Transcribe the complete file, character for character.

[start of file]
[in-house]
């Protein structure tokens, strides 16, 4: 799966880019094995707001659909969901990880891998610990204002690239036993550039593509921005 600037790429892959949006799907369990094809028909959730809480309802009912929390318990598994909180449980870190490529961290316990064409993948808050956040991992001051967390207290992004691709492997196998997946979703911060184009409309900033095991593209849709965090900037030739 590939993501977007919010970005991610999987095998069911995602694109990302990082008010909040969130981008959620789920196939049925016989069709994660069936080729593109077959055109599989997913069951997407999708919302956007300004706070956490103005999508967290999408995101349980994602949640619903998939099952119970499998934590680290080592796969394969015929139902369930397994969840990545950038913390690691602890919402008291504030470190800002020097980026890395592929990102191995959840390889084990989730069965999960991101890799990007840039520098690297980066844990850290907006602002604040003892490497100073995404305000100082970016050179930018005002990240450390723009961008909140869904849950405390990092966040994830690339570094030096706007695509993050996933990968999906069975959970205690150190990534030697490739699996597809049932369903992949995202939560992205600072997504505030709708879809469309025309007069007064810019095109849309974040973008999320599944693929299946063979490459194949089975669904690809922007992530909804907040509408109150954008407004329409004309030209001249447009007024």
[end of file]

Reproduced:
[in-house]
């Protein structure tokens, strides 16, 4: 799966880019094995707001659909969901990880891998610990204002690239036993550039593509921005 600037790429892959949006799907369990094809028909959730809480309802009912929390318990598994909180449980870190490529961290316990064409993948808050956040991992001051967390207290992004691709492997196998997946979703911060184009409309900033095991593209849709965090900037030739 590939993501977007919010970005991610999987095998069911995602694109990302990082008010909040969130981008959620789920196939049925016989069709994660069936080729593109077959055109599989997913069951997407999708919302956007300004706070956490103005999508967290999408995101349980994602949640619903998939099952119970499998934590680290080592796969394969015929139902369930397994969840990545950038913390690691602890919402008291504030470190800002020097980026890395592929990102191995959840390889084990989730069965999960991101890799990007840039520098690297980066844990850290907006602002604040003892490497100073995404305000100082970016050179930018005002990240450390723009961008909140869904849950405390990092966040994830690339570094030096706007695509993050996933990968999906069975959970205690150190990534030697490739699996597809049932369903992949995202939560992205600072997504505030709708879809469309025309007069007064810019095109849309974040973008999320599944693929299946063979490459194949089975669904690809922007992530909804907040509408109150954008407004329409004309030209001249447009007024």